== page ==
Open Society Foundations, founded by George Soros, is a nonprofit that works to “build vibrant and tolerant societies whose governments are accountable and open to the participation of all people.” As part of that effort, it awards grants to organizations working against hate. Those interested in applying can join a conference call on December 8 or 13 to learn about the process.
Above, Justin Normand of Dallas stands outside the Islamic Center of Irving with a message for those rightly afraid of the Islamophobia unleashed by the Donald Trump campaign. Anti-Muslim hate crimes have spiked since the 2016 election.
The details below are directly from the Open Society Foundations’ website.
This rapid-response initiative of the Open Society Foundations aims to support, protect, and empower those who are targets of hateful acts and rhetoric. The initiative is designed to bolster communities’ ability to resist the spread of hate and strengthen protections for their most vulnerable neighbors. We applaud the many local and national leaders, community-based organizations, and families who are rising to this challenge and reaffirming core American ideals.
We expect that this initiative will serve direct resources quickly to organizations that are well positioned to provide support, services, technical assistance, and outreach to individuals and organizations dealing with acts of hate. We intend this program to respond to what communities believe is of greatest value to address the rise in hate incidents and other threats to vulnerable groups and thus intend to remain flexible and support an array of responses. We expect that they will include: direct services including legal, social services, and mental health supports such as those related to posttraumatic stress; protection of vulnerable nonprofit staff and organizational assets (e.g., data and communications security); efforts to work collaboratively across communities; collection of hate-incident data to further effectiveness in response and promote awareness of the issue; litigation; and public education and training programs.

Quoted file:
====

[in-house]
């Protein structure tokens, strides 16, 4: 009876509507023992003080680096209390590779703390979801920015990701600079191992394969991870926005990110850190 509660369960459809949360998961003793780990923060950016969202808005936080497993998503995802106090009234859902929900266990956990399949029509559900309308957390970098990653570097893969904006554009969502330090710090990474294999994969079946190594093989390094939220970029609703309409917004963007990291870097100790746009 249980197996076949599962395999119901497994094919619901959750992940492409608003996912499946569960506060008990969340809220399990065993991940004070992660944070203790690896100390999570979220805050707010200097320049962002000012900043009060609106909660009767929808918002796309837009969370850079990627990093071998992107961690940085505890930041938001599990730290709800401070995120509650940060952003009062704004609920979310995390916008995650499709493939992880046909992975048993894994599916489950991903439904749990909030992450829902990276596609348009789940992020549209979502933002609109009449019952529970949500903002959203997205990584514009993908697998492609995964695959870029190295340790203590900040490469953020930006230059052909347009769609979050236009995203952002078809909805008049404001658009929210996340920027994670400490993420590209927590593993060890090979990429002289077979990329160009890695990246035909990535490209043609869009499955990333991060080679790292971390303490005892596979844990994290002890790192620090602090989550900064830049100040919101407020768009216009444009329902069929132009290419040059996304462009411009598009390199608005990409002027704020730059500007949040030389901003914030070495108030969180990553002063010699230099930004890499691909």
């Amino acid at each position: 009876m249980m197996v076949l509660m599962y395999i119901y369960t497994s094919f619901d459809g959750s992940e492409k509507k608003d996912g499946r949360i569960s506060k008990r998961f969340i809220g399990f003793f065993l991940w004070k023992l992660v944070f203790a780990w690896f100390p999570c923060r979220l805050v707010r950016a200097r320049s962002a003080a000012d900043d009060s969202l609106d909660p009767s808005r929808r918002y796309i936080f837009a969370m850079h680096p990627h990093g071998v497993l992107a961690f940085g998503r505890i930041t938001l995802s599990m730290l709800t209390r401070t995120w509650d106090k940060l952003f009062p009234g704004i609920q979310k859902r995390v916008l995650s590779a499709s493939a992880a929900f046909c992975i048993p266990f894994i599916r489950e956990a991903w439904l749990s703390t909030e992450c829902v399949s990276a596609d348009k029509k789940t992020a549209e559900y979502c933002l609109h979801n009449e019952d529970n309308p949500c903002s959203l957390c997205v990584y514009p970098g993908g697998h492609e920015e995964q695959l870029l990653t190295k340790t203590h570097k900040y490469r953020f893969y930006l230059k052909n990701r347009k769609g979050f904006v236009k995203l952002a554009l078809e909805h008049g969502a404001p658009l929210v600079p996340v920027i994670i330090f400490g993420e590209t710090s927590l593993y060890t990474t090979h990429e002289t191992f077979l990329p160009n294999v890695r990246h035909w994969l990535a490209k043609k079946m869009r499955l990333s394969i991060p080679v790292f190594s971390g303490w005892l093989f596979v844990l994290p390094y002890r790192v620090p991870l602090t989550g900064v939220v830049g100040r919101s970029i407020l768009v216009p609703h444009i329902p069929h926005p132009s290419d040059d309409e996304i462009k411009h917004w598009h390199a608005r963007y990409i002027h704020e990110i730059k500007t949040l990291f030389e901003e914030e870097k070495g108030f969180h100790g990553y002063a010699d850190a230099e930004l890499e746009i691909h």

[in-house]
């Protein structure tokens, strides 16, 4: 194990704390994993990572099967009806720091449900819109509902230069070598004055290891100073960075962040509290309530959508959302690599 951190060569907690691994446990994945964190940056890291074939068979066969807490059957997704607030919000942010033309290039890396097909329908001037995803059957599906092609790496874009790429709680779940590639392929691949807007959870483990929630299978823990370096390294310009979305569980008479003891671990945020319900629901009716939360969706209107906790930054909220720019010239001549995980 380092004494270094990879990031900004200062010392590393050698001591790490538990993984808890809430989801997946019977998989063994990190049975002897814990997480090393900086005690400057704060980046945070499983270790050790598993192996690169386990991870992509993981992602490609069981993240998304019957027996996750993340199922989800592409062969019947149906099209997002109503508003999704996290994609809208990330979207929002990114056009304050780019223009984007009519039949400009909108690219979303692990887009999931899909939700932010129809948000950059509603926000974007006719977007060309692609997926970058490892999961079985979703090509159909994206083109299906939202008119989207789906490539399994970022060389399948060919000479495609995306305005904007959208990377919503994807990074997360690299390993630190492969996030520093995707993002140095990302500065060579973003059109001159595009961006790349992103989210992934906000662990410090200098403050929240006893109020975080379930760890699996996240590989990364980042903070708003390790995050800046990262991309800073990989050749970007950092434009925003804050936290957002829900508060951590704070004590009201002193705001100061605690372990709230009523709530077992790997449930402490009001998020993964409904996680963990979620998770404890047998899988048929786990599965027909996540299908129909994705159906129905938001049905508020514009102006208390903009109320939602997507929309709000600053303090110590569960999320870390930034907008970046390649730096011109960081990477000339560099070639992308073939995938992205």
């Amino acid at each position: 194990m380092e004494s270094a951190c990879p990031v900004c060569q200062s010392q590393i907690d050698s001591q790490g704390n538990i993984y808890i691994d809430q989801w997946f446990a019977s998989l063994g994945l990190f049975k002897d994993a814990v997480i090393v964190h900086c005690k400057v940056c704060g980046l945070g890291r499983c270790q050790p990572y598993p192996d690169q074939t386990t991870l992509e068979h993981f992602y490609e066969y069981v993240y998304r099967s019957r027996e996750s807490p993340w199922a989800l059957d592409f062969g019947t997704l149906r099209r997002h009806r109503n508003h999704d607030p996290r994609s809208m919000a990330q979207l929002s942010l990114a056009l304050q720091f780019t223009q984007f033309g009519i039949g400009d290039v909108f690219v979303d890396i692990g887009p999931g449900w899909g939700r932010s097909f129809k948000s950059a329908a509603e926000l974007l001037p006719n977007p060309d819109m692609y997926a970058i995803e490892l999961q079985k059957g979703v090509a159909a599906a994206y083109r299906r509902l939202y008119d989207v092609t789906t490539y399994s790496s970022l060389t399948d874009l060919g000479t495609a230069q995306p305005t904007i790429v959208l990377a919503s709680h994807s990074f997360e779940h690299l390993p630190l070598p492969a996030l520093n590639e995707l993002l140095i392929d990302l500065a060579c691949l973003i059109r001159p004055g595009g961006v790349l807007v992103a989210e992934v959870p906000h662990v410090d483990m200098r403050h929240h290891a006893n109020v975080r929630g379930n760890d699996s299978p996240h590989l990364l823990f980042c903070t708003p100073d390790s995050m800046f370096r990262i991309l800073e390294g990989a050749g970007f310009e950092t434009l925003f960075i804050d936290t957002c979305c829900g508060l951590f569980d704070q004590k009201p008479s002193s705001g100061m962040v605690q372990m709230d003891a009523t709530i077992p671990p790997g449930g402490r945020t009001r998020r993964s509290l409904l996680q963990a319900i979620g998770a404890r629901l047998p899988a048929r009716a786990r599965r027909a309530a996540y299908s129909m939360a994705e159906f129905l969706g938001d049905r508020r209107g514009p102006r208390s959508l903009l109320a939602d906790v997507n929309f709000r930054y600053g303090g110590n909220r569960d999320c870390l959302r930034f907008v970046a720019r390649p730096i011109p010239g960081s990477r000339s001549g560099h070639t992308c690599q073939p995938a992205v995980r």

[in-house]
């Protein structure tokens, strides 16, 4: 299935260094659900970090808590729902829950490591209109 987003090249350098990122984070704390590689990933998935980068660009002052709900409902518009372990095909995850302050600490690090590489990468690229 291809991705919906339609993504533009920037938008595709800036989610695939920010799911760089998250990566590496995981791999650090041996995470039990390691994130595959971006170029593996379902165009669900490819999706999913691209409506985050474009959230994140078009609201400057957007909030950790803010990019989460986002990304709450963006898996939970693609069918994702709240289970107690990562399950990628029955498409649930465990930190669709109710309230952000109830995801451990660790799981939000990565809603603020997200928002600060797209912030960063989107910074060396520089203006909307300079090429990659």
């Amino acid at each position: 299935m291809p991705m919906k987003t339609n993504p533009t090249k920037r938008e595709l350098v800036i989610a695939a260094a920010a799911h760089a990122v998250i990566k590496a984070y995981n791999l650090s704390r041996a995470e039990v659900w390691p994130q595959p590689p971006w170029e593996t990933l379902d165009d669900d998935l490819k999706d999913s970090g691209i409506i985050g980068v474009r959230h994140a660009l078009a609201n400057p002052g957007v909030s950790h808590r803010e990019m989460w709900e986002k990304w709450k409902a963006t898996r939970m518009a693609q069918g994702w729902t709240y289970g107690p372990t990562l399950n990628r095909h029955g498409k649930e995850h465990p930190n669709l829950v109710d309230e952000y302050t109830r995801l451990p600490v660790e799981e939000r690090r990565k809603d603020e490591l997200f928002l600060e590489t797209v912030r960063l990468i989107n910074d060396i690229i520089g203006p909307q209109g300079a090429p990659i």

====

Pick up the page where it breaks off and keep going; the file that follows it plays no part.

We believe that community organizations are the front line in supporting and protecting targets of hate, preventing such incidents from occurring in the first place, and strengthening and empowering communities to be places of generosity, hope, inclusion, and tolerance.
Projects must be:
- responsive to a specific incident, threat or risk and benefit frequently persecuted populations; and
- timely, urgent, and concrete—the event or situation you are responding to requires immediate action that is well thought out with a clear set of goals and outcomes that can be achieved within six months.
Applicants’ organizational strengths must include the following:
- positioning in their community as a trusted resource, led by the communities they serve and, responsive and accountable to those communities
- commitment to serving persecuted populations and the values of inclusion, diversity, fairness, and equal protection
- longstanding track record of serving persecuted populations, protecting civil rights, and/or fighting against racism and discrimination
Individuals and single-person LLCs are not eligible.
See complete guidelines in the Download Files section of this page. Please download and fill out the application form and use the Open Society Foundations Grant Portal to upload your application as an attachment. Three additional supporting documents are required and can be submitted as attachments via the portal: 1) a brief budget for the project you are looking to fund; 2) current and previous year organizational budgets for your organization; and 3) if applicable, your organization’s most recent audited financial statement or IRS Form 990. Before you start the online application process, please review these instructions that explain how to register and apply through our online grantee portal.
We have scheduled several conference calls to provide prospective applicants with information and answers to their questions. The first two conference calls are scheduled for December 7, from 1 to 2 p.m. (EST), and December 15, from 2 to 3 p.m. (EST). Additional calls will be scheduled in January. Participants must register online to receive dial-in instructions for these conference calls.